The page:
Folksonomies: What Happens When You Introduce Social Into Taxonomy

Folksonomies is a term coined by combining "folk" and "taxonomy" and the author of the term is Thomas Vander Wal
These user-defined metadata collections were accepted as part of social software applications that enable users to collectively classify and find information via shared tags. Do not mistake folksonomies for taxonomies. Folksonomies structure content via user tags; taxonomies are classifications structured by more formal methods that do not automatically include user-generated tags and are not viewed as equivalent.
 
Let's take a step back and explain how folksonomies work
 
Tagging content is a way to create links between items as a means of connecting items and at the same time connecting with others interested in the same items. With folksonomies, there is no existing hierarchy and they are often created on-the-fly,  chosen by their relevancy to the user - not to the creator. 
 
Users do not purposely create folksonomies and there is rarely a prescribed intention. A folksonomy develops when many users produce or store content at specific sites and determine what they believe the content is about. 
 
Folksonomies
 
Different people have different tagging patterns
 
When people tag content they usually tag at least one of these four aspects:
  • Descriptions of the subject matter
  • Where the item is located
  • The intended use of the item
  • Individual references
 
People tag items with folksonomies because they want to find them, not because they want others to find them. This approach may look a bit selfish and self-sufficient, but it proved to work well in a social setting as the dynamic nature of folksonomies works well with dynamic resources. In time, a terminological consensus developed and more common terms emerged. Experts believe that this stabilisation is caused by imitation and shared knowledge, but algorithms that suggest relevant tags also play a significant role. Everyone agrees that folksonomies are the most cost-effective way to organise the Internet as it is inclusive and works well for many environments, so they are becoming more and more popular.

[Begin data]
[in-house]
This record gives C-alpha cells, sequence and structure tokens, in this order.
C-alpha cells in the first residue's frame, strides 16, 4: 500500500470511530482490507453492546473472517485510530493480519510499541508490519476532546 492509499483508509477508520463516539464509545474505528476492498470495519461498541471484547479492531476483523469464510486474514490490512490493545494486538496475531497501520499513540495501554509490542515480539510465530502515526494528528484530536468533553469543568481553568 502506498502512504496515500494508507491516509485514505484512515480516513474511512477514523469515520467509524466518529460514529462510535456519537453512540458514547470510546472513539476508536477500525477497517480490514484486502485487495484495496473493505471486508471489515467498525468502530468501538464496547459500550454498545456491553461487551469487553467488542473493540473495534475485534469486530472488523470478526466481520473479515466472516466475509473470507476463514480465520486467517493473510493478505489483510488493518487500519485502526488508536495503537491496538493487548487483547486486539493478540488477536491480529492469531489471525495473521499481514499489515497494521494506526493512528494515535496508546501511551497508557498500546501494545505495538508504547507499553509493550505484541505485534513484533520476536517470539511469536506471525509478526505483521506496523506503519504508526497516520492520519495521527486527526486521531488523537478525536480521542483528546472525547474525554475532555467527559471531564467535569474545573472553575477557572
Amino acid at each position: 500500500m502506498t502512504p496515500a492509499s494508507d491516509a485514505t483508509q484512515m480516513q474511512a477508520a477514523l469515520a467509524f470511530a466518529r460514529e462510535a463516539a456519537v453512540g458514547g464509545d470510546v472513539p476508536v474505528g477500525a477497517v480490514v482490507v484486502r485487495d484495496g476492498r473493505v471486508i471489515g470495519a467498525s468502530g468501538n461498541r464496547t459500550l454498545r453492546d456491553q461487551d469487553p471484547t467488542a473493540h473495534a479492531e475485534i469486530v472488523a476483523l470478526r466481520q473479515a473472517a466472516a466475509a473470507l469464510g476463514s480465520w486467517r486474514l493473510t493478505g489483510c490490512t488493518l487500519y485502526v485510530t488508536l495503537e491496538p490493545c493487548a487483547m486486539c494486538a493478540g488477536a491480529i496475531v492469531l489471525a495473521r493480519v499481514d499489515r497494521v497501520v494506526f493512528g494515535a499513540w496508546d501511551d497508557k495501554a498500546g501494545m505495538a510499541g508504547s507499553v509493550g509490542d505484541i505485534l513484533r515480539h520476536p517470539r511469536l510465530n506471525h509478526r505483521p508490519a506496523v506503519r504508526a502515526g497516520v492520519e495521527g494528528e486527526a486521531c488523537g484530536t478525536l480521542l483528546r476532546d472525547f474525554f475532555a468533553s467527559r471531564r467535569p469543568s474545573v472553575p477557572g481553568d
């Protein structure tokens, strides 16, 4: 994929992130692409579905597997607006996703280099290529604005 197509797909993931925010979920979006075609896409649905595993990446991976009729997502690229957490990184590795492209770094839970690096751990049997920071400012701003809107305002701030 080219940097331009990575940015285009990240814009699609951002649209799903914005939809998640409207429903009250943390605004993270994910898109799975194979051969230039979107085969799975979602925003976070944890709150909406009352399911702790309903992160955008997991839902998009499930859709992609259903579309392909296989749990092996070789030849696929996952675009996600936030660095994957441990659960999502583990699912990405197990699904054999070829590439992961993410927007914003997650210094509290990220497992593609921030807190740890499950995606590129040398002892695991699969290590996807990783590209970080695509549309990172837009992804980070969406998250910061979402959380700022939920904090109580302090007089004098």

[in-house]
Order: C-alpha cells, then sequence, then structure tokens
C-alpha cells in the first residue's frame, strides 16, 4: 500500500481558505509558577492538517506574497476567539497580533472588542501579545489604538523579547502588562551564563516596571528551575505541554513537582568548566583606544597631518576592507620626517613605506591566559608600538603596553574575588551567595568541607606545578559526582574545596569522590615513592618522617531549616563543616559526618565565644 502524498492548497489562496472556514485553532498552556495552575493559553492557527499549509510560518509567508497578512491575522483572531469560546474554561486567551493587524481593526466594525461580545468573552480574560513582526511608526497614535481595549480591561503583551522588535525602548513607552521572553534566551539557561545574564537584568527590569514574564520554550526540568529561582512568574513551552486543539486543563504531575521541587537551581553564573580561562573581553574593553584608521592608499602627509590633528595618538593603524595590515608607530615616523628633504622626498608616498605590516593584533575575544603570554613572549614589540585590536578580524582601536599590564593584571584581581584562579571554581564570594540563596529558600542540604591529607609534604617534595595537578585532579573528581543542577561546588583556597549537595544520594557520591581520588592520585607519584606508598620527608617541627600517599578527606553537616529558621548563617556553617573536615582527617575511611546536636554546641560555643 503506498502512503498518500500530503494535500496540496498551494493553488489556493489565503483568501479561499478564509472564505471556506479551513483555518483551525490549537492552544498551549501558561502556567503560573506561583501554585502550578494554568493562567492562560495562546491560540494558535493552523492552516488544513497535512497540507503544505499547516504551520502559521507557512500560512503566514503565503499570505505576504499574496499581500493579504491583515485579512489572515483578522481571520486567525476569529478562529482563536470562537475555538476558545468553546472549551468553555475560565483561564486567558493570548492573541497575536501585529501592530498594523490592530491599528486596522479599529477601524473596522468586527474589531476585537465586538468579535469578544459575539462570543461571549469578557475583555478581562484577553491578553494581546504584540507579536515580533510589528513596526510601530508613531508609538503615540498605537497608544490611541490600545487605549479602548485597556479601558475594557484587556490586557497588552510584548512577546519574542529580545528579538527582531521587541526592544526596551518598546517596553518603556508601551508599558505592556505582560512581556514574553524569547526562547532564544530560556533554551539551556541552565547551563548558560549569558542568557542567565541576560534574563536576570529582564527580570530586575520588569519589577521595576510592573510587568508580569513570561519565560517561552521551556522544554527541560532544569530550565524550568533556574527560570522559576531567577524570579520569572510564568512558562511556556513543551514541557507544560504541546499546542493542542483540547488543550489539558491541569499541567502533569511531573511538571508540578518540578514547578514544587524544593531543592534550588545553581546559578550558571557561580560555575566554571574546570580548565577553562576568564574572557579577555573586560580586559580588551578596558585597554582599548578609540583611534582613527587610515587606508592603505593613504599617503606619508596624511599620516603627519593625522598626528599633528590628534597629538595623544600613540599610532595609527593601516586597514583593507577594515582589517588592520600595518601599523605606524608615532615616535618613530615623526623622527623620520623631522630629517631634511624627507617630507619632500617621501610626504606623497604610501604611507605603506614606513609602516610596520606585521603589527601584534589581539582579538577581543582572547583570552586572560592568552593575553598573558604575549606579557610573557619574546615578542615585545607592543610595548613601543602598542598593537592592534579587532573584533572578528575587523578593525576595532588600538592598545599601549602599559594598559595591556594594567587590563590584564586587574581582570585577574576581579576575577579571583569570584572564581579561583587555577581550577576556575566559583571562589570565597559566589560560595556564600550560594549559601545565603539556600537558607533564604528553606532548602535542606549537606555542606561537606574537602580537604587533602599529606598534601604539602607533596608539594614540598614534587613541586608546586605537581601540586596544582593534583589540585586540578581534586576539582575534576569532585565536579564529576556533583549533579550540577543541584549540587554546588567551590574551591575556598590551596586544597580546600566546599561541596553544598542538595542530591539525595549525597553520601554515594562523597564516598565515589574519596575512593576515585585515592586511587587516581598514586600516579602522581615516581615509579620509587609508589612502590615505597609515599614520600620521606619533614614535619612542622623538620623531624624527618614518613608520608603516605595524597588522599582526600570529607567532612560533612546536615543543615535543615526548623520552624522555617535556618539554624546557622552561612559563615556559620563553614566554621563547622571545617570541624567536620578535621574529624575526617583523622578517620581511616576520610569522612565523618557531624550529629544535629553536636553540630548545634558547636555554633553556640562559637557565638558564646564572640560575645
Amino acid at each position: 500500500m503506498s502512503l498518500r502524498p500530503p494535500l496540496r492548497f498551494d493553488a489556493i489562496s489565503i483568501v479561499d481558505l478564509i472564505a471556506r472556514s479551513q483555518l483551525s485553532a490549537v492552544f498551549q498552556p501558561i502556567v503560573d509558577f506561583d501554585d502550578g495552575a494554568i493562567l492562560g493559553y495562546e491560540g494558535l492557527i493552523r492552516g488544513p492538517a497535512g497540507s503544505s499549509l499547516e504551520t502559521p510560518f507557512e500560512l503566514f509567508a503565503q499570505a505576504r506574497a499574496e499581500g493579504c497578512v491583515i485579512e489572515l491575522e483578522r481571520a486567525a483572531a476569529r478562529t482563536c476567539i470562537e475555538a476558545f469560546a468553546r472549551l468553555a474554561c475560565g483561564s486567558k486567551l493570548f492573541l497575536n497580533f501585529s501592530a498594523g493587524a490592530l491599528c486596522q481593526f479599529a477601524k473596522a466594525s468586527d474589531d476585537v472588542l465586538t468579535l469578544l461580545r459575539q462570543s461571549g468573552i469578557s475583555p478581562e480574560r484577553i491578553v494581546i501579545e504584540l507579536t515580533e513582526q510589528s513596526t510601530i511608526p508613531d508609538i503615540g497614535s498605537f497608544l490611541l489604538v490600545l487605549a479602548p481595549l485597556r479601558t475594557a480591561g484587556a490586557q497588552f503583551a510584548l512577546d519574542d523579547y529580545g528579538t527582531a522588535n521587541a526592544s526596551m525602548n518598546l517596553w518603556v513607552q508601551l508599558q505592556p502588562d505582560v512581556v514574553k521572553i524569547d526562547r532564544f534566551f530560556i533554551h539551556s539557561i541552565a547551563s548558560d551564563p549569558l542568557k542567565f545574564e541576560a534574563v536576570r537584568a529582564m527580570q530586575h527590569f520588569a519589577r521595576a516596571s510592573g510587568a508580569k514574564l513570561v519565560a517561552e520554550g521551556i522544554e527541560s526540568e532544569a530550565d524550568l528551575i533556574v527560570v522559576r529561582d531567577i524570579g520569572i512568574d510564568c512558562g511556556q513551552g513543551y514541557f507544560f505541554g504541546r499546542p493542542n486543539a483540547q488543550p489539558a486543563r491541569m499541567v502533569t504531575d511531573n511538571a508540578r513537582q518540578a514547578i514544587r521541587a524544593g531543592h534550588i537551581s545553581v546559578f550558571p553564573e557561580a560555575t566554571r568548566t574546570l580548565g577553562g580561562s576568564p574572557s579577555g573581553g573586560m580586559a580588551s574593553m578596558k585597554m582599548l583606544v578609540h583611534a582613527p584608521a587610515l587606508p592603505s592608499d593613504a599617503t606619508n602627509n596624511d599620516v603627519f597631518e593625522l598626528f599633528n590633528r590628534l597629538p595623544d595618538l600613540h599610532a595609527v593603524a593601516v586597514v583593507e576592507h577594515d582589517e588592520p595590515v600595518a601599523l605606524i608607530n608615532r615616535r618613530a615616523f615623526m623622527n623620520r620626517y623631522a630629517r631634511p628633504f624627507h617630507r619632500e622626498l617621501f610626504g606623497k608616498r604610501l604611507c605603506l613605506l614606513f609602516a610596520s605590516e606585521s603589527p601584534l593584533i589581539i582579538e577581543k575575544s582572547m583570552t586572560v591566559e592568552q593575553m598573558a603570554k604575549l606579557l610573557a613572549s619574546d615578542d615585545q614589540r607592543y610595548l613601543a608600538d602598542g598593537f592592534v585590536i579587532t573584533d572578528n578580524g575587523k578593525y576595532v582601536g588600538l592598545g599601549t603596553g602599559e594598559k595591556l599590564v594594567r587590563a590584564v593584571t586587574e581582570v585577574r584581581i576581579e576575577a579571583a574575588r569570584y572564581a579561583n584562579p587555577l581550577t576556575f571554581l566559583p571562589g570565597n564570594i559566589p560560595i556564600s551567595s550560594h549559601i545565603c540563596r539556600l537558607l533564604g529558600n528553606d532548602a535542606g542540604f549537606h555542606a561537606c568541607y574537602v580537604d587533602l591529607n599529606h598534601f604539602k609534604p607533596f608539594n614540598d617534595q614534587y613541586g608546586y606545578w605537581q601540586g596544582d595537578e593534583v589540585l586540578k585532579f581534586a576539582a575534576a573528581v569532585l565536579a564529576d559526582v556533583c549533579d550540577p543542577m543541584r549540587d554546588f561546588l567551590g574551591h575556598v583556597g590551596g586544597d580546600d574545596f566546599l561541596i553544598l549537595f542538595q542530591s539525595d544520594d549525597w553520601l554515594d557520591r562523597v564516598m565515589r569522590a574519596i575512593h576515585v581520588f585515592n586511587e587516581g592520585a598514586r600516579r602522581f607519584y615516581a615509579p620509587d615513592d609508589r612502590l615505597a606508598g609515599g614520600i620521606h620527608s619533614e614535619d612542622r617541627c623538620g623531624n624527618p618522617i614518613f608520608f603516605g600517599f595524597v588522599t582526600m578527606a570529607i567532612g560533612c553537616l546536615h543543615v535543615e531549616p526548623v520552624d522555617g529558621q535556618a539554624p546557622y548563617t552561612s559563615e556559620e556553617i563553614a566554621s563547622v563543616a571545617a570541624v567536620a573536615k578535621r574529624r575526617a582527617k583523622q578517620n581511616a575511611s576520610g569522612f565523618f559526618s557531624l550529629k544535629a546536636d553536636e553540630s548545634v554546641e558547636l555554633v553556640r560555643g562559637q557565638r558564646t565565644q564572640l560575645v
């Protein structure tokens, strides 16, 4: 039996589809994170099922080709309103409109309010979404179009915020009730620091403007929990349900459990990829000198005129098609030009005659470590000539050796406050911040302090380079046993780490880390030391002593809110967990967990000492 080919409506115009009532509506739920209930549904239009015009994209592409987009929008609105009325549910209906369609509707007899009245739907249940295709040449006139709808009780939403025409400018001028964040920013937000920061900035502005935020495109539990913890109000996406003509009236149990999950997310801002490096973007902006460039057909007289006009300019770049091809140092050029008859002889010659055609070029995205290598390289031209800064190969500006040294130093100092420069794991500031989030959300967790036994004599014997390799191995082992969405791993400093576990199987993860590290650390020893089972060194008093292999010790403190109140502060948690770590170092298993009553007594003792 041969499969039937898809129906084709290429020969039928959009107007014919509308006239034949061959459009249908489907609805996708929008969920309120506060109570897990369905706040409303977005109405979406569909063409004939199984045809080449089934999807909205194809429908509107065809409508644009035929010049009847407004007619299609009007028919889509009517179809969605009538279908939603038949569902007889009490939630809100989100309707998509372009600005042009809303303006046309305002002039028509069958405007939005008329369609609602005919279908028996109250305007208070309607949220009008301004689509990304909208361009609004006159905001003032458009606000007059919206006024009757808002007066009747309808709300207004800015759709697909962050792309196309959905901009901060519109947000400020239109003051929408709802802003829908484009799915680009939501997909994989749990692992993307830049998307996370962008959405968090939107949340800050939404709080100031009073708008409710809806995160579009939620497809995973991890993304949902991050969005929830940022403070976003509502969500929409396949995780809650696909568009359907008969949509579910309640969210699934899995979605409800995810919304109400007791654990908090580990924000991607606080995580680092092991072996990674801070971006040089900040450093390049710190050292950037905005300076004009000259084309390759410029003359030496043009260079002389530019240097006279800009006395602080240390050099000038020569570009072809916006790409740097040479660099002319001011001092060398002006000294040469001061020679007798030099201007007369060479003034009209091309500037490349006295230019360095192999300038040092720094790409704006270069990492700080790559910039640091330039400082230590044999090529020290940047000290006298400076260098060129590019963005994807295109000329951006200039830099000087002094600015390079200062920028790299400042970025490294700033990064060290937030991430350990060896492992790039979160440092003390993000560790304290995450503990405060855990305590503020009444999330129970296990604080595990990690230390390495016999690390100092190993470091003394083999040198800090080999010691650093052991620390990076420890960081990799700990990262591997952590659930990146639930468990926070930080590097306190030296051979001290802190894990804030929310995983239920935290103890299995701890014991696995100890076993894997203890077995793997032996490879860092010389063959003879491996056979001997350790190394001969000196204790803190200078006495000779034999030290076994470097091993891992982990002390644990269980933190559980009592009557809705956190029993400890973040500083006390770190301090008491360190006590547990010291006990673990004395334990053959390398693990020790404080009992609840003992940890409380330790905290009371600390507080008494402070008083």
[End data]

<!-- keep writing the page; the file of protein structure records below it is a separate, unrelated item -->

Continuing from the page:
Taxonomy for the people
 
The increasing popularity of folksonomies can be linked to two principal factors:
A growing need to exert control over the mass of digital information that we hoard on a daily basis.
A wish to “democratise” the method in which digital information is presented and organised by terminology that reflects the views and needs of the actual end-users, rather than those of an external organisation.
 
When moved to a business setting, folksonomies underperform compared to controlled vocabularies or taxonomy and here's why:
 
  • Ambiguous terms - folksonomies  words with multiple meanings
  • Zero synonym control - this further wastes valuable connections, structure
  • Broadness of terms – terms are often imprecise
  • ‘Wisdom’ of the tagging community - they may not know the accurate term and it may impact retrieval
  • Conflicting cultural norms - different cultures view items differently
  • “Spagging” - spam tagging, intentional tagging of content with search tags which have little, contradictory, or no relevance to a user's web search. 
 
This version of basic-level community classification is subject to manipulation; however, it can be regarded as an example of collective intelligence. For those who would like to keep their folksonomies the best advice would be to explore ways to use controlled vocabularies to help organize content by re-purposing appropriate folksonomies that already exist. 
 
simple three level taxonomy
 
For those who would like to explore a more efficient way of organising content in a business setting, we recommend simple expertise taxonomies
 

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